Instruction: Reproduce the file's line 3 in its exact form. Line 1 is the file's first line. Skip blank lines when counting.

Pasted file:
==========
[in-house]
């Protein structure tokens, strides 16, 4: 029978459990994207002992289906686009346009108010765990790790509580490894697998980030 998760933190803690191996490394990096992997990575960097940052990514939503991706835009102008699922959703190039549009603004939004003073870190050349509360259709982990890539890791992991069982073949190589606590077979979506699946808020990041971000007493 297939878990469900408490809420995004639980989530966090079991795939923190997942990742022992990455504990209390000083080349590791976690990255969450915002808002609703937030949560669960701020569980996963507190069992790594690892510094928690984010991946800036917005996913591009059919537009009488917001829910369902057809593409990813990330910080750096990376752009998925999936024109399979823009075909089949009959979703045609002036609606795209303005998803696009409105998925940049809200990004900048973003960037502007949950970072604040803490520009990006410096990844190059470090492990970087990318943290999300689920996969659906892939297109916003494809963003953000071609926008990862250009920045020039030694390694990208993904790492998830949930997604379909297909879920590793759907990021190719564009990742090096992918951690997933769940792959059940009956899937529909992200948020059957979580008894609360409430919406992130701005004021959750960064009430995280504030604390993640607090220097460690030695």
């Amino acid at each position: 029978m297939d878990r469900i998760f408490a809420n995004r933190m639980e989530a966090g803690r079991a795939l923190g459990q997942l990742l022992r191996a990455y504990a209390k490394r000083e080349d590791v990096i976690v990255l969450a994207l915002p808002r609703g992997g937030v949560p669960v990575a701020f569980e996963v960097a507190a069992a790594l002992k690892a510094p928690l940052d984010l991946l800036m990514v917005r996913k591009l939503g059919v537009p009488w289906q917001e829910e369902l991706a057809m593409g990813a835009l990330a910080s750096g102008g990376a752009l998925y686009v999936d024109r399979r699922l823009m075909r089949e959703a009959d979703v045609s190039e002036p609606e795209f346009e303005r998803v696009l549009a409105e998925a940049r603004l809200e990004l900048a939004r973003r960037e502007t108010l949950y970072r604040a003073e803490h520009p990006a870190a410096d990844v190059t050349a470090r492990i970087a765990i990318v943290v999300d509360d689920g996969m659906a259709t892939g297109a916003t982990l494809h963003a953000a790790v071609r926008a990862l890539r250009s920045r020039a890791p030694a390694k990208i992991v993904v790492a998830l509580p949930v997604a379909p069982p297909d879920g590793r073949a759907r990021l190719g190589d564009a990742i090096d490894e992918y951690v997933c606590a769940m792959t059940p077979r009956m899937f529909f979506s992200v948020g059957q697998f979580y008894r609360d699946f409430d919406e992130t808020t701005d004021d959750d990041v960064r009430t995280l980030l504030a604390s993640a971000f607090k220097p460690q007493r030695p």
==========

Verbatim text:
């Amino acid at each position: 029978m297939d878990r469900i998760f408490a809420n995004r933190m639980e989530a966090g803690r079991a795939l923190g459990q997942l990742l022992r191996a990455y504990a209390k490394r000083e080349d590791v990096i976690v990255l969450a994207l915002p808002r609703g992997g937030v949560p669960v990575a701020f569980e996963v960097a507190a069992a790594l002992k690892a510094p928690l940052d984010l991946l800036m990514v917005r996913k591009l939503g059919v537009p009488w289906q917001e829910e369902l991706a057809m593409g990813a835009l990330a910080s750096g102008g990376a752009l998925y686009v999936d024109r399979r699922l823009m075909r089949e959703a009959d979703v045609s190039e002036p609606e795209f346009e303005r998803v696009l549009a409105e998925a940049r603004l809200e990004l900048a939004r973003r960037e502007t108010l949950y970072r604040a003073e803490h520009p990006a870190a410096d990844v190059t050349a470090r492990i970087a765990i990318v943290v999300d509360d689920g996969m659906a259709t892939g297109a916003t982990l494809h963003a953000a790790v071609r926008a990862l890539r250009s920045r020039a890791p030694a390694k990208i992991v993904v790492a998830l509580p949930v997604a379909p069982p297909d879920g590793r073949a759907r990021l190719g190589d564009a990742i090096d490894e992918y951690v997933c606590a769940m792959t059940p077979r009956m899937f529909f979506s992200v948020g059957q697998f979580y008894r609360d699946f409430d919406e992130t808020t701005d004021d959750d990041v960064r009430t995280l980030l504030a604390s993640a971000f607090k220097p460690q007493r030695p």